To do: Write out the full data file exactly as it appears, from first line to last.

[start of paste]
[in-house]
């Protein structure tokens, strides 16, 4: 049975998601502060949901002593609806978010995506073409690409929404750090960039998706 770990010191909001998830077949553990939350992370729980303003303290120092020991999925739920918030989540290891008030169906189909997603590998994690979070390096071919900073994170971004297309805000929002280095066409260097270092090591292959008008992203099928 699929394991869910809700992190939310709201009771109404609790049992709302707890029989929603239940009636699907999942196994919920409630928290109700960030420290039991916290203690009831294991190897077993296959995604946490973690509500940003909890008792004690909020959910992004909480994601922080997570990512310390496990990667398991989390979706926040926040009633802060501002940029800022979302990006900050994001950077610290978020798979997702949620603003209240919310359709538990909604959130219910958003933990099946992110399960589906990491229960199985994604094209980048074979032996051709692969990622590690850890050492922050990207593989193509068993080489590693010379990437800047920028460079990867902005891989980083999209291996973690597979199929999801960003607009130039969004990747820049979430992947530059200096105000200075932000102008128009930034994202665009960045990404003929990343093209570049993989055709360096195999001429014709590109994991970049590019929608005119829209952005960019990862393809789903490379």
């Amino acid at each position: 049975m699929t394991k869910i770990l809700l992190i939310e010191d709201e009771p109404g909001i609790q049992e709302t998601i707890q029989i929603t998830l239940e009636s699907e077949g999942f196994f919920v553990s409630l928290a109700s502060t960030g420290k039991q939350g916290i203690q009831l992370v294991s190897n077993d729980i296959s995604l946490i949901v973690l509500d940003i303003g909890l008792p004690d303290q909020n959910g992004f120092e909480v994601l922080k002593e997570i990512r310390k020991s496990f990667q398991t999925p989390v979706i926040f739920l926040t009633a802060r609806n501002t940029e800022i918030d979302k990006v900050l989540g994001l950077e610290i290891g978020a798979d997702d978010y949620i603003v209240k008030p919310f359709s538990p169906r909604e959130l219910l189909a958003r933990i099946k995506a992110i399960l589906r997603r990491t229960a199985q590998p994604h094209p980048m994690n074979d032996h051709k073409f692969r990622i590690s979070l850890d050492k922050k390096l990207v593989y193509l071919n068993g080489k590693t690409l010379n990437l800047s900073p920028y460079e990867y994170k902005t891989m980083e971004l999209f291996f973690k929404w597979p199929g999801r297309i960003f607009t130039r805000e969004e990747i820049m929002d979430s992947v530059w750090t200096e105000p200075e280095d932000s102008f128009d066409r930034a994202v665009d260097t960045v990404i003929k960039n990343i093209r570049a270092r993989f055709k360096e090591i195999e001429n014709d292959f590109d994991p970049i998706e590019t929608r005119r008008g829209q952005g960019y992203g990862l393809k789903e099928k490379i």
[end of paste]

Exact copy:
[in-house]
């Protein structure tokens, strides 16, 4: 049975998601502060949901002593609806978010995506073409690409929404750090960039998706 770990010191909001998830077949553990939350992370729980303003303290120092020991999925739920918030989540290891008030169906189909997603590998994690979070390096071919900073994170971004297309805000929002280095066409260097270092090591292959008008992203099928 699929394991869910809700992190939310709201009771109404609790049992709302707890029989929603239940009636699907999942196994919920409630928290109700960030420290039991916290203690009831294991190897077993296959995604946490973690509500940003909890008792004690909020959910992004909480994601922080997570990512310390496990990667398991989390979706926040926040009633802060501002940029800022979302990006900050994001950077610290978020798979997702949620603003209240919310359709538990909604959130219910958003933990099946992110399960589906990491229960199985994604094209980048074979032996051709692969990622590690850890050492922050990207593989193509068993080489590693010379990437800047920028460079990867902005891989980083999209291996973690597979199929999801960003607009130039969004990747820049979430992947530059200096105000200075932000102008128009930034994202665009960045990404003929990343093209570049993989055709360096195999001429014709590109994991970049590019929608005119829209952005960019990862393809789903490379």
């Amino acid at each position: 049975m699929t394991k869910i770990l809700l992190i939310e010191d709201e009771p109404g909001i609790q049992e709302t998601i707890q029989i929603t998830l239940e009636s699907e077949g999942f196994f919920v553990s409630l928290a109700s502060t960030g420290k039991q939350g916290i203690q009831l992370v294991s190897n077993d729980i296959s995604l946490i949901v973690l509500d940003i303003g909890l008792p004690d303290q909020n959910g992004f120092e909480v994601l922080k002593e997570i990512r310390k020991s496990f990667q398991t999925p989390v979706i926040f739920l926040t009633a802060r609806n501002t940029e800022i918030d979302k990006v900050l989540g994001l950077e610290i290891g978020a798979d997702d978010y949620i603003v209240k008030p919310f359709s538990p169906r909604e959130l219910l189909a958003r933990i099946k995506a992110i399960l589906r997603r990491t229960a199985q590998p994604h094209p980048m994690n074979d032996h051709k073409f692969r990622i590690s979070l850890d050492k922050k390096l990207v593989y193509l071919n068993g080489k590693t690409l010379n990437l800047s900073p920028y460079e990867y994170k902005t891989m980083e971004l999209f291996f973690k929404w597979p199929g999801r297309i960003f607009t130039r805000e969004e990747i820049m929002d979430s992947v530059w750090t200096e105000p200075e280095d932000s102008f128009d066409r930034a994202v665009d260097t960045v990404i003929k960039n990343i093209r570049a270092r993989f055709k360096e090591i195999e001429n014709d292959f590109d994991p970049i998706e590019t929608r005119r008008g829209q952005g960019y992203g990862l393809k789903e099928k490379i």